While Intel has said there are no known incidents of this vulnerability being exploited so far, the company also said it may take weeks to fully protect systems running on its chips, and estimates of the degree of slowdowns the fixes may cause are based on simulations. 

Peter Zaitsev, the co-founder and chief executive officer of Percona, a Raleigh, North Carolina-based company that helps businesses set and manage large computer databases, said that firms running such databases might see a 10% to 20% slowdown in performance from the patches being issued. He said this was not enough to cause major disruptions for most applications. He also said that subsequent versions of the patch would likely further reduce any performance impacts. 

He also said that in cases where a company has a server completely dedicated to a single application there was likely no need to implement the patch as these machines are not susceptible to the attacks researchers have discovered. 

Still, computers used by institutions like the UK’s National Health Service are already slow compared with the newest machines today. “Add to that an incremental slowdown,” Menting said, referring to the proposed software patches, “and we’re looking at a significant reduction in productivity.”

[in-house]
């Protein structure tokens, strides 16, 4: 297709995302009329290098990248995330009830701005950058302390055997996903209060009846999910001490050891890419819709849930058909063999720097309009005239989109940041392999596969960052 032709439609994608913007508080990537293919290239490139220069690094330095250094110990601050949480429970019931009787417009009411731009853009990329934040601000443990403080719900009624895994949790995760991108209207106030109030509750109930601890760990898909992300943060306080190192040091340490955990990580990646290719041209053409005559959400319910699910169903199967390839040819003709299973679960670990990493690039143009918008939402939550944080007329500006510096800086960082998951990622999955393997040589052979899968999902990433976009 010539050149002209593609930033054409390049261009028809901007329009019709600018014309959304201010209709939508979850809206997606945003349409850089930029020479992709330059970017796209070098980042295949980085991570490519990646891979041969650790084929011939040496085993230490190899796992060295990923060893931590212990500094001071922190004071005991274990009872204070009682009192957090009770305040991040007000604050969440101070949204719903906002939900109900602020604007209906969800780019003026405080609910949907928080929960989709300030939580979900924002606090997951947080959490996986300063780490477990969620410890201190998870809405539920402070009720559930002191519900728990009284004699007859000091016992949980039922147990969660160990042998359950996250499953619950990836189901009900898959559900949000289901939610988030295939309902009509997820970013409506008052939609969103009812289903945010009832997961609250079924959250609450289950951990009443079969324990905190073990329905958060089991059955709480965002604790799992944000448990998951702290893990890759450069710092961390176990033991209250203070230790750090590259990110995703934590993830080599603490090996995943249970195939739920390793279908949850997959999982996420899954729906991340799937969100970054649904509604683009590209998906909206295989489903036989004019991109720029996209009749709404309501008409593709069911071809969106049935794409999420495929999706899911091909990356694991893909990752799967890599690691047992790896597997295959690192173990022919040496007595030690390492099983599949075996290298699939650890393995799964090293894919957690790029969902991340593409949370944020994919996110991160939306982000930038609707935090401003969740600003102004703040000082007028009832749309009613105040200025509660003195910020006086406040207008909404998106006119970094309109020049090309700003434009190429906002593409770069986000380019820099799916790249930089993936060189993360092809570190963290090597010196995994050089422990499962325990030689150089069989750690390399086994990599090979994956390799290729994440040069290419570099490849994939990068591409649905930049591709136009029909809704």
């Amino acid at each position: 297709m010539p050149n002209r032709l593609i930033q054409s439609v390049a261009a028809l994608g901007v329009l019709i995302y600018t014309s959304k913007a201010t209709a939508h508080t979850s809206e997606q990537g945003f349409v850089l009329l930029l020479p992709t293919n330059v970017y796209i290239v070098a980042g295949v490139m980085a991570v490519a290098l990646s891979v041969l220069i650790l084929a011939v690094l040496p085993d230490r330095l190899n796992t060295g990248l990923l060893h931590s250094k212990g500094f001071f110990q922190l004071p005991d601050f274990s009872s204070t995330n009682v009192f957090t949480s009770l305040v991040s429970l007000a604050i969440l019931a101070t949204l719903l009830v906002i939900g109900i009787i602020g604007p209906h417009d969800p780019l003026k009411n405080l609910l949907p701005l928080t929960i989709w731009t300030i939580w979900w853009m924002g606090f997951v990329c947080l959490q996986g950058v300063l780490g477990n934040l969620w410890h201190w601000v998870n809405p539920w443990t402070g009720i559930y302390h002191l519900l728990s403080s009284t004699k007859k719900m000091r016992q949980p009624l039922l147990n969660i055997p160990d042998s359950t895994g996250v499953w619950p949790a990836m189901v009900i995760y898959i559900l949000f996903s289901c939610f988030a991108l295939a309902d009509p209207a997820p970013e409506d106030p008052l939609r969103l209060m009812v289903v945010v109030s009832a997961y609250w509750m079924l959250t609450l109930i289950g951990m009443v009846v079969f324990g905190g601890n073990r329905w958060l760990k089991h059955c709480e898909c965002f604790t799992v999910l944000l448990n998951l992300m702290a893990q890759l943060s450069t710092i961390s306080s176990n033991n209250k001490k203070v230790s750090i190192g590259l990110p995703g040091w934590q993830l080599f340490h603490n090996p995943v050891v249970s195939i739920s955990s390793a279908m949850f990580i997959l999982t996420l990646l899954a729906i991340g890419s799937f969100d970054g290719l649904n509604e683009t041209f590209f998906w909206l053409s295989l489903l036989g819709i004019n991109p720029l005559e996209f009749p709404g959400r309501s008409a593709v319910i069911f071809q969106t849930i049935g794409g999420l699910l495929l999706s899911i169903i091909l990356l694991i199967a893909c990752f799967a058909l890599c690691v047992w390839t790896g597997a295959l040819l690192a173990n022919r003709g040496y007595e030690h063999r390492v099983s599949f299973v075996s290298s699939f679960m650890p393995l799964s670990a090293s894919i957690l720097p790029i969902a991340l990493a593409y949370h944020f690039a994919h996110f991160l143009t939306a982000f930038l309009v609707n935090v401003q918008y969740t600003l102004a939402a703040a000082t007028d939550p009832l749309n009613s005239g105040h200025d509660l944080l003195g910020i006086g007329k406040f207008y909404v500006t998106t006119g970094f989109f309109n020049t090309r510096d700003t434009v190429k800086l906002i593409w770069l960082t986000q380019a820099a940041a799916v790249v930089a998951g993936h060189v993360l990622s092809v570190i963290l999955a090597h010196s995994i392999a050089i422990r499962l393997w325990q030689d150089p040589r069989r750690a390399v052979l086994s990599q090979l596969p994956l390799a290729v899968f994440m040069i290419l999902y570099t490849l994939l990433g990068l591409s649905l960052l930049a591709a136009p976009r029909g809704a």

“We are aware of this issue and are continuing to work with stakeholders to ensure the risk is minimized,” said an NHS spokesman. “There is no evidence to suggest this vulnerability has been exploited across health. We are constantly monitoring and continue to work closely with NCSC.” 

Cybercriminals are likely to already be looking for ways to exploit the vulnerabilities, aware that not everyone will install the patches, said Naor. 

Google said in a blog post that it privately informed Intel, ARM Holdings Plc and AMD of these issues on June 1 last year to give them time to find remedies before the vulnerabilities became public. While the companies were working on fixes, the same vulnerabilities were independently discovered by a team of researchers affiliated with several academic institutions and computer-security firms. 

Intel, responding to the reports, said the chip weakness doesn’t mean hackers could corrupt, modify or delete data, and the current solutions to the vulnerability “provide the best possible security for its customers.” There should be no impact on the company’s business, and performance slowdowns “should not be significant and will be mitigated over time,” the company said Jan 3. 

Still, investor concern has put pressure on the stock. Intel shares dropped 2.2% to US$44.25 (RM176.76) at 1.10pm in New York, after declining 3.4% on Jan 3. 

“This is a big blow for Intel,” Menting said. “AMD and ARM have been better with their responses, even if they are trying to allay fears of how long their products will remain vulnerable.” 

The company’s server chips have more than 99% market share. Those computers are at the heart of networks and are vital to the functioning of the internet and corporations. — Bloomberg